The Hospital Roommate – Or Being the Light of the World by Bob Ritzema
I wrote recently about my recent hospitalization for complications following prostate surgery. I mentioned the other patient in my room, but I didn’t say anything about our interactions. I think that’s a story worth telling.
I’ll call my roommate Dwayne. He is a 55-year-old who was transferred in for treatment of pneumonia in the wee hours of Sunday morning, a few hours after I was admitted. His wife stayed with him for several hours, but then left, and no one came to visit him during the next couple days that we shared the room. The room was “semi-private,” meaning that there was very little privacy in evidence, so I learned a fair amount about him. At every shift change, the departing nurse came in with the arriving nurse to give the next shift an update on each patient–their diagnoses, reason for admission, and treatment plan. Usually the report is given in the patient’s room, so he overheard my report again and again, and I overheard his.
Dwayne’s pneumonia may have been his immediate problem, but it was by no means his only medical condition. He had diabetes, liver disease, and kidney disease. Wow! My problems were minor in comparison. I heard the diagnosis “end stage renal disease” repeated over and over. I had had a scare when first admitted regarding my kidneys, but by Monday morning I had been assured they were fine. He would never receive that assurance.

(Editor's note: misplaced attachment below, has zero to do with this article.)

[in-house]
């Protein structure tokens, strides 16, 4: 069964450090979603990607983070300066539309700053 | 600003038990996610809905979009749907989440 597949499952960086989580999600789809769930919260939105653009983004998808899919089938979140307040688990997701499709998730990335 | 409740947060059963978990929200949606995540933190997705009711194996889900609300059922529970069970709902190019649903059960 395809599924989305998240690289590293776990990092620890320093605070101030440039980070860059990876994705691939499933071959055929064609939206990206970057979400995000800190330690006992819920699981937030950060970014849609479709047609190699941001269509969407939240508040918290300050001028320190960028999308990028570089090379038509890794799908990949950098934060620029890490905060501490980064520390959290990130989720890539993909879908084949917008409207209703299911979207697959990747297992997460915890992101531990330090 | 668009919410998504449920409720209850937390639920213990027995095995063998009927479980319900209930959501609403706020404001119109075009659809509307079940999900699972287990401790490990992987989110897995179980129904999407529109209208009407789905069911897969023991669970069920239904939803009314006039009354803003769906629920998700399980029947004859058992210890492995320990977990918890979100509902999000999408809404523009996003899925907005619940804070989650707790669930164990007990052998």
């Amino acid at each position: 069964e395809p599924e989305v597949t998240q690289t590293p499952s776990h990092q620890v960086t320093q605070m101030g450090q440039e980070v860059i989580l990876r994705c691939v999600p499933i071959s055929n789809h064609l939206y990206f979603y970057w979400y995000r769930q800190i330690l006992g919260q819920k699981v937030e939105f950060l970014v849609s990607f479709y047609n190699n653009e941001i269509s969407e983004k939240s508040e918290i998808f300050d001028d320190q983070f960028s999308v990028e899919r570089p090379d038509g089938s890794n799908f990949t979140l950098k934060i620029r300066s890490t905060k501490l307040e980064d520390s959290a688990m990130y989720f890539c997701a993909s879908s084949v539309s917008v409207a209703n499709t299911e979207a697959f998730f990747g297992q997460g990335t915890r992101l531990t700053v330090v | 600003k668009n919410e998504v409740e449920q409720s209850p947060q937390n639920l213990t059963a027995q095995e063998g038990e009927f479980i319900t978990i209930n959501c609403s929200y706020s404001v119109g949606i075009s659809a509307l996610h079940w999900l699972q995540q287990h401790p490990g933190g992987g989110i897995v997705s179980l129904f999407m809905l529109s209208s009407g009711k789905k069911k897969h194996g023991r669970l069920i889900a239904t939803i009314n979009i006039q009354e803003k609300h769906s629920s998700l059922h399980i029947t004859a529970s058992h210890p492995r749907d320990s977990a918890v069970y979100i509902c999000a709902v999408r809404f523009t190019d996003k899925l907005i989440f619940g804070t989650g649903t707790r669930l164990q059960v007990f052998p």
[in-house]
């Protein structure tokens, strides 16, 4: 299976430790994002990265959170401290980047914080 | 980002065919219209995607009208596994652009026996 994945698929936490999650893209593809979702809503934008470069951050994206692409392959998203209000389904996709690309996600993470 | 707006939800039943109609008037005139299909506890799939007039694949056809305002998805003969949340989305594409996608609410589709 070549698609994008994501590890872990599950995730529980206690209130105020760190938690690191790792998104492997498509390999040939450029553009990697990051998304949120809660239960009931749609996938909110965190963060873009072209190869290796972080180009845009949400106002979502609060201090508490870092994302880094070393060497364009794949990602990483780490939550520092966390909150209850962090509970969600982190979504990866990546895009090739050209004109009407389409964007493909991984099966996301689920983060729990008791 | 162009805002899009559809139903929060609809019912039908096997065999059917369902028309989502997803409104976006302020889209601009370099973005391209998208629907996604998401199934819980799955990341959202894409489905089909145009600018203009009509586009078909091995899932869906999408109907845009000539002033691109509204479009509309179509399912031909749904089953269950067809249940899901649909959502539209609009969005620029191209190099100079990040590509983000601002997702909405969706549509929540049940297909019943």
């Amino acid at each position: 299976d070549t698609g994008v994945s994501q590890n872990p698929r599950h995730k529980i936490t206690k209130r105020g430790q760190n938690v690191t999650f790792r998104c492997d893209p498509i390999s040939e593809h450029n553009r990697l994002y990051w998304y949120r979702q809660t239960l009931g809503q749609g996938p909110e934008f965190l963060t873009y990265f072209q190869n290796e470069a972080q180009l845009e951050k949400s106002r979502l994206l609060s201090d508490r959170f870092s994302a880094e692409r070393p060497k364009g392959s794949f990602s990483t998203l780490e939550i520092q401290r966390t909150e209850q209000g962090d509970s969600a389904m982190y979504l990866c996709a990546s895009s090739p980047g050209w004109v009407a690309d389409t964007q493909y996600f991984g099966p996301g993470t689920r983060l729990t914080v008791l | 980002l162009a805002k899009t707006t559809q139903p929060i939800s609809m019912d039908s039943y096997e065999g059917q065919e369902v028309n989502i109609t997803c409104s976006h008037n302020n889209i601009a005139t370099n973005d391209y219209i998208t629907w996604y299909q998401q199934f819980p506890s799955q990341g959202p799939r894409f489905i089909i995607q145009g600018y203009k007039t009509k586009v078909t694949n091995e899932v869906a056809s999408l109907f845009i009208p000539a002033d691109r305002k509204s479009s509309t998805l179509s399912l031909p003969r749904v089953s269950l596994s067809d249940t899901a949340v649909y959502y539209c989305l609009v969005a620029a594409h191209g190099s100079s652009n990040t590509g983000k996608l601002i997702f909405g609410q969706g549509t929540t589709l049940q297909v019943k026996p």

I felt sorry for Dwayne, but was also rather annoyed by him. He watched TV constantly, and I had little appreciation for his tastes–Wrestlemania, shoot-em-up action shows, lots of drooling over customized cars and trucks. The first night he talked on the phone at midnight, while I was trying to sleep, then watched TV for another couple hours, not bothering to keep the sound down. His phone then started ringing at 6 the next morning. There was a curtain separating us, but he certainly knew I was there and presumably could infer I would appreciate some quiet.
I probably should have asked him to turn down the sound, but I was in quite a bit of pain initially and thought that it, not he, was the main factor keeping me awake. Lying in bed that night, I started wondering about him, and my thoughts weren’t very charitable. What had been his role in causing all his medical problems? Lifestyle choices do affect our health, after all. He didn’t seem to be trying to get up and walk around despite the nurse’s statement that it would help with his pneumonia. Was that behavior typical for him; had he been neglecting his health for years?
I was prepared to ask him to turn his TV down the next night, but didn’t need to. I had a medical procedure late
that night, and wasn’t ready to go to bed myself until near 2 the next morning. He had spent the previous afternoon at kidney dialysis. I started thinking about what his life must be like. How did it affect someone to have their blood cleaned by a machine every few days? I had overheard that he wasn’t able to work. Did he miss that? Where was he spiritually? Did he turn to God when things got difficult?